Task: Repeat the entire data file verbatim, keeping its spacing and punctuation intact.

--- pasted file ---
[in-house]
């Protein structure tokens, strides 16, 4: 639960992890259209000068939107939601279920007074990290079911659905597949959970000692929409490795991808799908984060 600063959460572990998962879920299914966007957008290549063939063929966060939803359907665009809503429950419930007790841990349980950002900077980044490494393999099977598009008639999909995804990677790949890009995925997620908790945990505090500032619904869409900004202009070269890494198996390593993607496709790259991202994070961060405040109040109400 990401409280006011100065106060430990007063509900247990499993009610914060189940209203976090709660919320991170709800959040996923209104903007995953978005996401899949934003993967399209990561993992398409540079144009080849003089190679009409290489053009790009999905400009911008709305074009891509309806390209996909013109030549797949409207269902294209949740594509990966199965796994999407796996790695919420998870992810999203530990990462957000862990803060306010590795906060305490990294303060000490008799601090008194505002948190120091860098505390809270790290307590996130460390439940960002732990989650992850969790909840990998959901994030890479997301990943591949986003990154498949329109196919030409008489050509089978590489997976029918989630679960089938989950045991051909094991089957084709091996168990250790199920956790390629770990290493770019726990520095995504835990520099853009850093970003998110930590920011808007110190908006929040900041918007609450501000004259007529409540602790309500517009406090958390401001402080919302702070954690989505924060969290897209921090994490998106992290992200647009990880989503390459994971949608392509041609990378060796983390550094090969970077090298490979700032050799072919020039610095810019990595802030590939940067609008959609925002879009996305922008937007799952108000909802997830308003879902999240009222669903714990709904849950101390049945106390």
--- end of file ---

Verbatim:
[in-house]
């Protein structure tokens, strides 16, 4: 639960992890259209000068939107939601279920007074990290079911659905597949959970000692929409490795991808799908984060 600063959460572990998962879920299914966007957008290549063939063929966060939803359907665009809503429950419930007790841990349980950002900077980044490494393999099977598009008639999909995804990677790949890009995925997620908790945990505090500032619904869409900004202009070269890494198996390593993607496709790259991202994070961060405040109040109400 990401409280006011100065106060430990007063509900247990499993009610914060189940209203976090709660919320991170709800959040996923209104903007995953978005996401899949934003993967399209990561993992398409540079144009080849003089190679009409290489053009790009999905400009911008709305074009891509309806390209996909013109030549797949409207269902294209949740594509990966199965796994999407796996790695919420998870992810999203530990990462957000862990803060306010590795906060305490990294303060000490008799601090008194505002948190120091860098505390809270790290307590996130460390439940960002732990989650992850969790909840990998959901994030890479997301990943591949986003990154498949329109196919030409008489050509089978590489997976029918989630679960089938989950045991051909094991089957084709091996168990250790199920956790390629770990290493770019726990520095995504835990520099853009850093970003998110930590920011808007110190908006929040900041918007609450501000004259007529409540602790309500517009406090958390401001402080919302702070954690989505924060969290897209921090994490998106992290992200647009990880989503390459994971949608392509041609990378060796983390550094090969970077090298490979700032050799072919020039610095810019990595802030590939940067609008959609925002879009996305922008937007799952108000909802997830308003879902999240009222669903714990709904849950101390049945106390």